What Is an Integral?

An integral is a mathematical measure that combines infinitesimal data points. Integrals have a broad range of applications in all engineering disciplines.

Types of Integrals

In general, integrals can be either definite or indefinite. Definite integrals represent functions with bounded upper and lower limits, whereas indefinite Integrals represent functions without limits.

The following example shows an indefinite integral:

$$I= \int3x^2 dx=x^3+c$$

where ‘c’ is a constant.

A definite integral for the same equation must have defined limits. For example, we can integrate the above equation with limits [-2, 2] as follows:

$$I= \int_{-2}^2 3x^2 dx=(2^3+c)-(-2^3+c)=16$$

You can use MATLAB® and Symbolic Math Toolbox™ to calculate integrals numerically and symbolically.

Examples of Integral Applications

  1. Area under curves:

You can calculate the area under two curves using integrals. For example, we define two curves,


$$x2=1- y^2$$

and calculate the area under the curves as follows:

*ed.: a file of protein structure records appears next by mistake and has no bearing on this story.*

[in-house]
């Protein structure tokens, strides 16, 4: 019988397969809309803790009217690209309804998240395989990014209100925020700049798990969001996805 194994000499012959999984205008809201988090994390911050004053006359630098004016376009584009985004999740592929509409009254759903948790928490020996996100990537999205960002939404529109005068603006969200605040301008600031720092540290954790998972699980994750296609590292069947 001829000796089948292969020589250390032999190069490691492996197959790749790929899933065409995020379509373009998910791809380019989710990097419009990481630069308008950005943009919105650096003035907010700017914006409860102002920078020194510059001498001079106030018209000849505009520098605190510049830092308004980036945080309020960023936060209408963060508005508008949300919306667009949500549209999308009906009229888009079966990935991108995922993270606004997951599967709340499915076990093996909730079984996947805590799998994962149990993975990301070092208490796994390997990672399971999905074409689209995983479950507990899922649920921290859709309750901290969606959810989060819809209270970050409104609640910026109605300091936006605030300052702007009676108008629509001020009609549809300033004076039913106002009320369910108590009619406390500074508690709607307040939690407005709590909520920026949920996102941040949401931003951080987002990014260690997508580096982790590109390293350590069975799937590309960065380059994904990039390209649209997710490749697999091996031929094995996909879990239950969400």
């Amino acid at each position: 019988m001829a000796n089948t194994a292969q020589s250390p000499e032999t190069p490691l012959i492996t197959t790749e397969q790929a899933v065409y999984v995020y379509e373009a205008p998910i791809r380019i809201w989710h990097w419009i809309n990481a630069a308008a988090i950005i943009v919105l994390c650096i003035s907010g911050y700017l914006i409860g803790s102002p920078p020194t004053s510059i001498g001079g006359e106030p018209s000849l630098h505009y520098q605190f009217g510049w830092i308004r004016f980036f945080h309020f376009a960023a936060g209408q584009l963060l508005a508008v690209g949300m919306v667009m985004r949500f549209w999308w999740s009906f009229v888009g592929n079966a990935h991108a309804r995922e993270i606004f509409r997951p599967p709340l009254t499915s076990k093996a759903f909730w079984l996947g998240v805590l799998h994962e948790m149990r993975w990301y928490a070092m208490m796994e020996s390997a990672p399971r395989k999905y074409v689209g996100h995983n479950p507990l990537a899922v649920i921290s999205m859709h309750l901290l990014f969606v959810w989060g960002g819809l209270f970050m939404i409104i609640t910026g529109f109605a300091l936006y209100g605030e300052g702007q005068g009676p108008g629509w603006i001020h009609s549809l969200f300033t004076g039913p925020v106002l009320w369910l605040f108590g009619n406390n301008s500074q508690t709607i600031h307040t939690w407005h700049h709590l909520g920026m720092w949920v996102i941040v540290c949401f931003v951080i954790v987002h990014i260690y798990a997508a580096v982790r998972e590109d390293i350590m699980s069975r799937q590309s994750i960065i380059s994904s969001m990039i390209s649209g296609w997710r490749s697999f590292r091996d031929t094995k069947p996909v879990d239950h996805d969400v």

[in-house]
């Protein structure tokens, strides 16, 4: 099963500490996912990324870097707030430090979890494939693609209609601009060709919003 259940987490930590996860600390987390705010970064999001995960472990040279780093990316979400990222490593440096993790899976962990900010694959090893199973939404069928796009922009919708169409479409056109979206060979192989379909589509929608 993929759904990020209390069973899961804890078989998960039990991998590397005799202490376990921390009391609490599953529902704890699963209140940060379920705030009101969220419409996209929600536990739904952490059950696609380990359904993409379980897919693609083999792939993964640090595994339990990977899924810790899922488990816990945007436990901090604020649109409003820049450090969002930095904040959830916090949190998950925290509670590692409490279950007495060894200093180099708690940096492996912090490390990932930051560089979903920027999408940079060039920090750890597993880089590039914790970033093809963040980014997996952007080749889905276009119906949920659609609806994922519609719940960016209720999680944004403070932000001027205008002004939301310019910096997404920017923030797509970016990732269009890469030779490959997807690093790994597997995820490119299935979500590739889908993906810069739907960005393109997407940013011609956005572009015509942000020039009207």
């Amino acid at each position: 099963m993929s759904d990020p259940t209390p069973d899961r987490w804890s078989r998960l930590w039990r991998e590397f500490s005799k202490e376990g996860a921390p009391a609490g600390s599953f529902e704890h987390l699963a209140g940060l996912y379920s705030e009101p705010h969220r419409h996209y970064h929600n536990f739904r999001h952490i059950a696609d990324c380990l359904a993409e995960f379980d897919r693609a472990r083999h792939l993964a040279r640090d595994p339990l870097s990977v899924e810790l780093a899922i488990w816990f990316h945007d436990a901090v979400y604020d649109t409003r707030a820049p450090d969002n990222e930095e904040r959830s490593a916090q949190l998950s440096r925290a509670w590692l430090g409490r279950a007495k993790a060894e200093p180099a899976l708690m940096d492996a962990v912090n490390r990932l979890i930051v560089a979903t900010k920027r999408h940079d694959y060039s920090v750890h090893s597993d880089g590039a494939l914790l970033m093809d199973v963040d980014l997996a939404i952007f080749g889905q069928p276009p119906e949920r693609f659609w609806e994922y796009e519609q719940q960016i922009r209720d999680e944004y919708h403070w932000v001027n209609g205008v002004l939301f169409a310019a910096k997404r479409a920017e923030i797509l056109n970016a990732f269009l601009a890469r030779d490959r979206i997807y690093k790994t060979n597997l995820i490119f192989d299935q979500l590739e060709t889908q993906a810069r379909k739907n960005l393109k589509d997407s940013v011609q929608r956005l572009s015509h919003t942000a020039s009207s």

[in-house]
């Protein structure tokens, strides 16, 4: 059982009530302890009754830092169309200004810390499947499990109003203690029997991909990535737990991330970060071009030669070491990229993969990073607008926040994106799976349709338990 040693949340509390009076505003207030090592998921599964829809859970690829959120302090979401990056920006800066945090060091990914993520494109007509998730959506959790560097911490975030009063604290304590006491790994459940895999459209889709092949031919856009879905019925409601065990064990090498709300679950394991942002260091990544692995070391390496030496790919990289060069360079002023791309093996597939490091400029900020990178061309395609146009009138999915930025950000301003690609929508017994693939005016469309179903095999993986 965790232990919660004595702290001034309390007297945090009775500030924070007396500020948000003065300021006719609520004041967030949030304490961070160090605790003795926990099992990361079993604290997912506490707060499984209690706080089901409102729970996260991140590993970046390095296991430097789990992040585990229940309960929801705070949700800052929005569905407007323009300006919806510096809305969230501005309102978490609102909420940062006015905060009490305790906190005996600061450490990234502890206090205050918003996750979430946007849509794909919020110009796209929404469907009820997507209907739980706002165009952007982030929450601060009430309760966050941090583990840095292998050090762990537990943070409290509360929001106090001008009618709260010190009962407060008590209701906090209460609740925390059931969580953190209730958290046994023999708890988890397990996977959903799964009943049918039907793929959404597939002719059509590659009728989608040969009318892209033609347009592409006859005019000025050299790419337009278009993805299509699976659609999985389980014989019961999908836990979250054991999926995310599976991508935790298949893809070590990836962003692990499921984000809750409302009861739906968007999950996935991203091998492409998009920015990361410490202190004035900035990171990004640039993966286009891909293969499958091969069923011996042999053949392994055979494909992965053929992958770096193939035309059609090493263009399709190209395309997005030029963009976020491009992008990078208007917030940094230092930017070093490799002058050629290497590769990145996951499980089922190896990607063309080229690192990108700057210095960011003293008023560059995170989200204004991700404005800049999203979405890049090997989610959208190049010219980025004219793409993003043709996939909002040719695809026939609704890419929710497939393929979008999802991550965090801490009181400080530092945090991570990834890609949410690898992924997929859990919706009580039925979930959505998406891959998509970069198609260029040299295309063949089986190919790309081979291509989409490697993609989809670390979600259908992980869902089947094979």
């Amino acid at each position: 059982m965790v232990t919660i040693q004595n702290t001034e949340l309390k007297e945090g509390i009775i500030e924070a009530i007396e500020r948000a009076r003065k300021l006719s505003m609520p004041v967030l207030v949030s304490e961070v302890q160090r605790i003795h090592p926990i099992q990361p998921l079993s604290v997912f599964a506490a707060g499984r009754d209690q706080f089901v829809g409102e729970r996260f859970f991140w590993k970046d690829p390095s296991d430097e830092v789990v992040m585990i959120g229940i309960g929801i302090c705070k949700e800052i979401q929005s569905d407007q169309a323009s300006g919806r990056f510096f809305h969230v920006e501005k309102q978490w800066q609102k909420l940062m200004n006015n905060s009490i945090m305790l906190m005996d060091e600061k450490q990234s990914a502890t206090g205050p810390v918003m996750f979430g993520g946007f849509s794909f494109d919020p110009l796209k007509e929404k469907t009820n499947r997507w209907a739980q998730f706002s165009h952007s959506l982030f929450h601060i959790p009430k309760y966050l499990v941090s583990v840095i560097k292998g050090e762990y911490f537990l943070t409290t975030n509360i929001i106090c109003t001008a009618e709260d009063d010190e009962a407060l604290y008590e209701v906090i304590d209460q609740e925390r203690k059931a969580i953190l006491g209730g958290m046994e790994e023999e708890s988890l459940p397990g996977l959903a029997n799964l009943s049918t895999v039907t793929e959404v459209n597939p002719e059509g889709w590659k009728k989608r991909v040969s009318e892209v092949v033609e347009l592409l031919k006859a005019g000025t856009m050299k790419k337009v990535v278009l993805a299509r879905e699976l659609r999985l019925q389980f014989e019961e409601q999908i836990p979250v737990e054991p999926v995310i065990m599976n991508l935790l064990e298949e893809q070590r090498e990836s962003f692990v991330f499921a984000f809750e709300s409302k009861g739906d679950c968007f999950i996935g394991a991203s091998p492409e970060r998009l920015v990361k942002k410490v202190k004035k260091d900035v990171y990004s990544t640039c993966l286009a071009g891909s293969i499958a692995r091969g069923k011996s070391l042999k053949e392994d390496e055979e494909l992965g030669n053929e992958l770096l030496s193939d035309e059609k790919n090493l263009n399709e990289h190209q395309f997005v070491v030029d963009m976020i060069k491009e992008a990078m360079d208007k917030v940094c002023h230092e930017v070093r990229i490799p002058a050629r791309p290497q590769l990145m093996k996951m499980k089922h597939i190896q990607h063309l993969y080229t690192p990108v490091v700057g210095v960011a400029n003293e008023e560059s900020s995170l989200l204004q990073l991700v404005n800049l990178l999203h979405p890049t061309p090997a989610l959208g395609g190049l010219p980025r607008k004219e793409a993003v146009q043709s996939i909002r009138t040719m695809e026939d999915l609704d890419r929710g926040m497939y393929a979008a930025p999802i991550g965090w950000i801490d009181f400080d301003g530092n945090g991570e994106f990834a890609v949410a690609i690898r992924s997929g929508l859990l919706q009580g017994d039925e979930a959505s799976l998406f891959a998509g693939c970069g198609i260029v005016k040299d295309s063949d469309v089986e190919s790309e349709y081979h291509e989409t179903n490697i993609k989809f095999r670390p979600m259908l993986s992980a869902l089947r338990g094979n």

$$A=∫(x2-x1) dy=\frac{(-2y(y^2-3))}{3}$$

The area under the curve\('A’\) here is a function of \('y’\) because we did not specify limits. If we define the limits as \([-1, 1]\), the integral returns a value of:


  1. Volume of objects:

You can use integrals to calculate the volume of objects. For example, you can derive the volume of a sphere by starting with a function:

$$f(x)=√(r^2-x^2 )$$

which depicts a semi-circle with radius ‘r.’ Rotating this semi-circle around the x-axis would yield a sphere.

The area of the semi-circle would be


Integrating this area with limits [-r, +r] would give us the volume of the sphere:

$$V= ∫_{-r}^{+r} A dx=\frac{(4πr^3)}{3}$$

  1. Velocity of a moving object:

You can find the velocity of an object by finding the definite integral of the object’s acceleration with respect to time, because acceleration is simply defined as the rate of change of velocity over time.

$$∆Vel= ∫Acc \; dt$$

Techniques to Calculate Integrals

You can calculate integrals numerically using techniques such as:

  1. Simpson quadrature
  2. Lobatto quadrature
  3. Gauss-Kronrod quadrature

For more information on the numeric and symbolic calculations of integrals, see MATLAB® and Symbolic Math Toolbox™.

See also: analytical solution, mathematical modeling, computer algebra system, dimensional analysis, inverse kinematics